Apple's bought the best weather app, Dark Sky, and rained on Android users' parade

It's a great development for iOS users. But the Android crowd has a legitimate reason to be unhappy.

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Rainy skies. Strong winds. Bright sunny days. Whatever the weather looks like, Dark Sky is known to give its users some of the most accurate and timely weather data in the world, which is why users have been willing to pay for it despite the abundance of free alteratives out there. The company is so good at what it does that Apple couldn't resist grabbing it. Dark Sky announced its acquisition by the Cupertino-based technology company on Tuesday.

It's great news for the iOS base, but Android users and third-party apps are bound to be disappointed as the service discontinues for them this summer and in 2021 respectively. Dark Sky hasn't disclosed the value of the deal.

What Dark Sky says — For Dark Sky, gaining even more subscriptions among the iOS crowd is, of course, good news and good business. The company announced the change on Tuesday:

Our goal has always been to provide the world with the best weather information possible, to help as many people as we can stay dry and safe, and to do so in a way that respects your privacy. There is no better place to accomplish these goals than at Apple. We’re thrilled to have the opportunity to reach far more people, with far more impact, than we ever could alone.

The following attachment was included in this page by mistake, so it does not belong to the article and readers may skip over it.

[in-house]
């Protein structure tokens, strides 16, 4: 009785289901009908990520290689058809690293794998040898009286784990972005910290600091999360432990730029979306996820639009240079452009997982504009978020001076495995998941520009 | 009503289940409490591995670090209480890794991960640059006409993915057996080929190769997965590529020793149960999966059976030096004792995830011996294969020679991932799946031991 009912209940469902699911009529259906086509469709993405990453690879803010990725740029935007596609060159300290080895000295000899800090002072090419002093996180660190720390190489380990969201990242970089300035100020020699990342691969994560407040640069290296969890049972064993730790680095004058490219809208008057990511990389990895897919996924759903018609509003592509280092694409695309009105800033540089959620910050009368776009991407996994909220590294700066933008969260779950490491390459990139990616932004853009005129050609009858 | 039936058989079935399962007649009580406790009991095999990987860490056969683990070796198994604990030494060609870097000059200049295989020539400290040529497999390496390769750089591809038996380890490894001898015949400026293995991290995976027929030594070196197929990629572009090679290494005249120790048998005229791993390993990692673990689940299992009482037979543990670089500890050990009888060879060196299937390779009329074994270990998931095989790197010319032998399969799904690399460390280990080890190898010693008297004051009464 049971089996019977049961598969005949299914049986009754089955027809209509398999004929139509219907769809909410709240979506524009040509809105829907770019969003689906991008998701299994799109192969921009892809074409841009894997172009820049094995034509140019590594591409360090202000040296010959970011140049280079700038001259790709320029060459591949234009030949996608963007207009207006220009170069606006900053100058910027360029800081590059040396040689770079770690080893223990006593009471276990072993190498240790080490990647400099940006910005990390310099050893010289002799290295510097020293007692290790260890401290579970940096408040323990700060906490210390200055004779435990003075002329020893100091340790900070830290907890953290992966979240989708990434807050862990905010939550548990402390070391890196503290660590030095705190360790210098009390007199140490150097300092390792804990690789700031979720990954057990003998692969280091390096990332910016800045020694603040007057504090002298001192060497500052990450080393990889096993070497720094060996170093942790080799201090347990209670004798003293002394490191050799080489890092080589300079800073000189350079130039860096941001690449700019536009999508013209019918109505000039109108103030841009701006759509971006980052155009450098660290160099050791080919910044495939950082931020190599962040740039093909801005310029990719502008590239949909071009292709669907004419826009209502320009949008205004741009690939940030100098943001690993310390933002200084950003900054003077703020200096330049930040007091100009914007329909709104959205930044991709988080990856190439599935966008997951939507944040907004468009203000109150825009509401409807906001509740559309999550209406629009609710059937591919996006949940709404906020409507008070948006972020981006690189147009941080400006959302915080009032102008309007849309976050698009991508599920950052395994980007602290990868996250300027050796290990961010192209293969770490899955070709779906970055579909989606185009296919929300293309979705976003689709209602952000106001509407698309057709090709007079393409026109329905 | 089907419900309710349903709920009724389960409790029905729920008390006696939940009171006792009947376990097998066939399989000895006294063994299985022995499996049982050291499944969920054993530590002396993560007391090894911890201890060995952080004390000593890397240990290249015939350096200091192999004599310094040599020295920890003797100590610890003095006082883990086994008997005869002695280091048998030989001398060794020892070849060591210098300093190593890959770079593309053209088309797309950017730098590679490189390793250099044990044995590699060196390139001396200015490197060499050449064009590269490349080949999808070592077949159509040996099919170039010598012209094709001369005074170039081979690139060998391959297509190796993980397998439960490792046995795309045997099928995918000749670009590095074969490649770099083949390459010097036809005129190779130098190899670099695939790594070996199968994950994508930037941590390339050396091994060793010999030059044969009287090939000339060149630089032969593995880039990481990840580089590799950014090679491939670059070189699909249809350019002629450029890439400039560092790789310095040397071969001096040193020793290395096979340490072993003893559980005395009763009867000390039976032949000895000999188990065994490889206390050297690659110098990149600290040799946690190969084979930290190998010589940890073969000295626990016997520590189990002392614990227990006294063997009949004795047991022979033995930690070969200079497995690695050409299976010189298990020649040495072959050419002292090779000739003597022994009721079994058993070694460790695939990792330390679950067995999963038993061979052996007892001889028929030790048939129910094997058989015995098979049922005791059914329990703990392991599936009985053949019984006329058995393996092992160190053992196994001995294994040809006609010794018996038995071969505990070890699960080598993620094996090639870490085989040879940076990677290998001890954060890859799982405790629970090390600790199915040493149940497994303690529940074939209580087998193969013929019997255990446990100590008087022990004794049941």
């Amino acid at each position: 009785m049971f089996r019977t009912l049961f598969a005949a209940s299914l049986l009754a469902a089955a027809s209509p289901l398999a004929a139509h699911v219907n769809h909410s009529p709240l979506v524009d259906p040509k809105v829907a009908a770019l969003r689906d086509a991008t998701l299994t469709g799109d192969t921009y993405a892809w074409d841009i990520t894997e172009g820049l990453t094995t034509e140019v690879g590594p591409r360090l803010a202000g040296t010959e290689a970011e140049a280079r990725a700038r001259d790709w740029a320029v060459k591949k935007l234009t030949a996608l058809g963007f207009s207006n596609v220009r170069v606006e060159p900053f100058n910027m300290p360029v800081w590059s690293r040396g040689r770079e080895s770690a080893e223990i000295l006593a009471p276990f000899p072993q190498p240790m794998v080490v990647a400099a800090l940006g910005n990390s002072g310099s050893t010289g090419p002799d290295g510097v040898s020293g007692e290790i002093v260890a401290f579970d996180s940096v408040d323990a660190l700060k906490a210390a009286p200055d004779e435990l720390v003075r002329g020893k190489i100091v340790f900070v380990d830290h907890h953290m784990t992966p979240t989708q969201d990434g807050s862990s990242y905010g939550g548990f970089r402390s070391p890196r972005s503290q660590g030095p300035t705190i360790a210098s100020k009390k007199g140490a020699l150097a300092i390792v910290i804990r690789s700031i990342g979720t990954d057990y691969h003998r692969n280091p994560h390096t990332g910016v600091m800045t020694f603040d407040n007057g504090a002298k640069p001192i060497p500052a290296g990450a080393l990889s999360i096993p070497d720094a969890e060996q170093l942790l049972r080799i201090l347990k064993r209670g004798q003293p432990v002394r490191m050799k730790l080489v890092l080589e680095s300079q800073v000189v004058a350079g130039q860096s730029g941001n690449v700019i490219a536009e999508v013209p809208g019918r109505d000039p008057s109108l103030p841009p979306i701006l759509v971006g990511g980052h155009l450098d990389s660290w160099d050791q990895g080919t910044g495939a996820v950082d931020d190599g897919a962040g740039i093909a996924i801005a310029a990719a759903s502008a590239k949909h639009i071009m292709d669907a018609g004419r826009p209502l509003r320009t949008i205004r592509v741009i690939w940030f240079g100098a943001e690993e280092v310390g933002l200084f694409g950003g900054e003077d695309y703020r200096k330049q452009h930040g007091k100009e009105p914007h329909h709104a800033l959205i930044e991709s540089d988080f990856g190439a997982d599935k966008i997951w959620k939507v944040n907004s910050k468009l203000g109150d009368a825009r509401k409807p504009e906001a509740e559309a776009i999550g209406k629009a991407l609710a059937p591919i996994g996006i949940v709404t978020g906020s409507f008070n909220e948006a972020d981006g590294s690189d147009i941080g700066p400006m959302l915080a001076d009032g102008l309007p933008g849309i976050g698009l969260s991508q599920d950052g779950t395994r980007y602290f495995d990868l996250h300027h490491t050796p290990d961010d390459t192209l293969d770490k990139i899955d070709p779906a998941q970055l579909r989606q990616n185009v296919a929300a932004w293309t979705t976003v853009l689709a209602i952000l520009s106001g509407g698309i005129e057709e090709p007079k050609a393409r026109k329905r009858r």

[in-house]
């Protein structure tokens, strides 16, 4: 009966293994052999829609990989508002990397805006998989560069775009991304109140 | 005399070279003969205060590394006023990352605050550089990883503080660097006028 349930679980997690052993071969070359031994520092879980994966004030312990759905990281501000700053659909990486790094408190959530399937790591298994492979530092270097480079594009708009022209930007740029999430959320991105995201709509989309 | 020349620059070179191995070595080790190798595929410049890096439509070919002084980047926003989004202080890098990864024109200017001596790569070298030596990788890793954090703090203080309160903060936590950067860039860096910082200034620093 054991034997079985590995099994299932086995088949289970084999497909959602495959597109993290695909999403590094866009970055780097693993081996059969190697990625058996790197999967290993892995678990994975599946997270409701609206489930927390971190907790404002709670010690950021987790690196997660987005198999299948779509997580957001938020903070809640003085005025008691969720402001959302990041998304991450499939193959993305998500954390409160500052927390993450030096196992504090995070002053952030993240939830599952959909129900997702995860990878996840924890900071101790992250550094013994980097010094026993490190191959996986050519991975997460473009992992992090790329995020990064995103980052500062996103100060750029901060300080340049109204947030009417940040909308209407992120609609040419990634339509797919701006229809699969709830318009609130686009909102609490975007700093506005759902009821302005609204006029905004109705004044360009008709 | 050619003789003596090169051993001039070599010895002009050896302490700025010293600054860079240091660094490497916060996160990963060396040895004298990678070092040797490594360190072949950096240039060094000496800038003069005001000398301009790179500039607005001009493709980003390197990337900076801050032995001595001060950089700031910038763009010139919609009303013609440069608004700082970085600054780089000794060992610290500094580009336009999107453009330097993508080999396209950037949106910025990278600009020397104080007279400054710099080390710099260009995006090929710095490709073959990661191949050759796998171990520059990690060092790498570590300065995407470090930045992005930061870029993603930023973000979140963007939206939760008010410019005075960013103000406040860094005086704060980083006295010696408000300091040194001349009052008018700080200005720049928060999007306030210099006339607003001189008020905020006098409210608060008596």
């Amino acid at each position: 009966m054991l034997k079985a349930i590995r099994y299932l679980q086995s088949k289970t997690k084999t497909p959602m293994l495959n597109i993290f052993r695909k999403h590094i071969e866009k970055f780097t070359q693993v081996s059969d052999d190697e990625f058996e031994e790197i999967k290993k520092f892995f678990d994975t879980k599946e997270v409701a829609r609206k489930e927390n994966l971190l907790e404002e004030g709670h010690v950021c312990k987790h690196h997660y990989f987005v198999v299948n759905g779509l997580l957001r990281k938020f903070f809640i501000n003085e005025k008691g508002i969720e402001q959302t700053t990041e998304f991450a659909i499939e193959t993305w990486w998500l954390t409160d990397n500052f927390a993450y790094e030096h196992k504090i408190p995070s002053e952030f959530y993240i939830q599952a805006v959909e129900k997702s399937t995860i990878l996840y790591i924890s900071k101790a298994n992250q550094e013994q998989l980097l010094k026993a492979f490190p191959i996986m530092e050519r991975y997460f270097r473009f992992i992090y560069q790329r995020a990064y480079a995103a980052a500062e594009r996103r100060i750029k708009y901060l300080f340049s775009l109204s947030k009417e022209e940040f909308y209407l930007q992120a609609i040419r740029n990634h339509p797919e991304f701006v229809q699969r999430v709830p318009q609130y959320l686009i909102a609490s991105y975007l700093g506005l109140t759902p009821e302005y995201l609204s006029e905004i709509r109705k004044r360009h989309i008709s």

An important caveat worth mentioning here is that under this new acquisition, Dark Sky will have to adhere to Apple's privacy guidelines. If you're an iOS user and plan to try Dark Sky out, it won't hurt to give Apple's privacy policy a quick skim just to be in the loop.

But what about Android users? — This is where the acquisition gets a little dicey. While iOS users will have access to the Dark Sky app, Android users should be ready for the app's official wrap-up date of July 1, 2020. The company notes that "subscribers who are still active at that time will receive a refund."

As for the Dark Sky website, the company says that embeds, forecast information as well as maps will also run through July 1, 2020. It sounds similar to Apple's acquisition of music-recognition service Shazam, which many worry will eventually leave Android users out.

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What about APIs for other weather apps? — Dark Sky enjoys a rather impressive reputation among the weather forecasting crowd. Multiple third-party apps rely on its APIs. But this is changing thanks to the Apple acquisition. According to the Dark Sky team, the existing customers for its API service will be able to access it but Dark Sky does not plan to take on new sign-ups from here on out. The API itself will be shut down in 2021.

The acquisiton is great for Apple and its customers, but Android users and third-party apps are going to have to look elsewhere for weather data. That's not great, as numerical forecast data is expensive and dependent on intensive labor. But so it goes. As the weather itself reminds us, the only constant is change.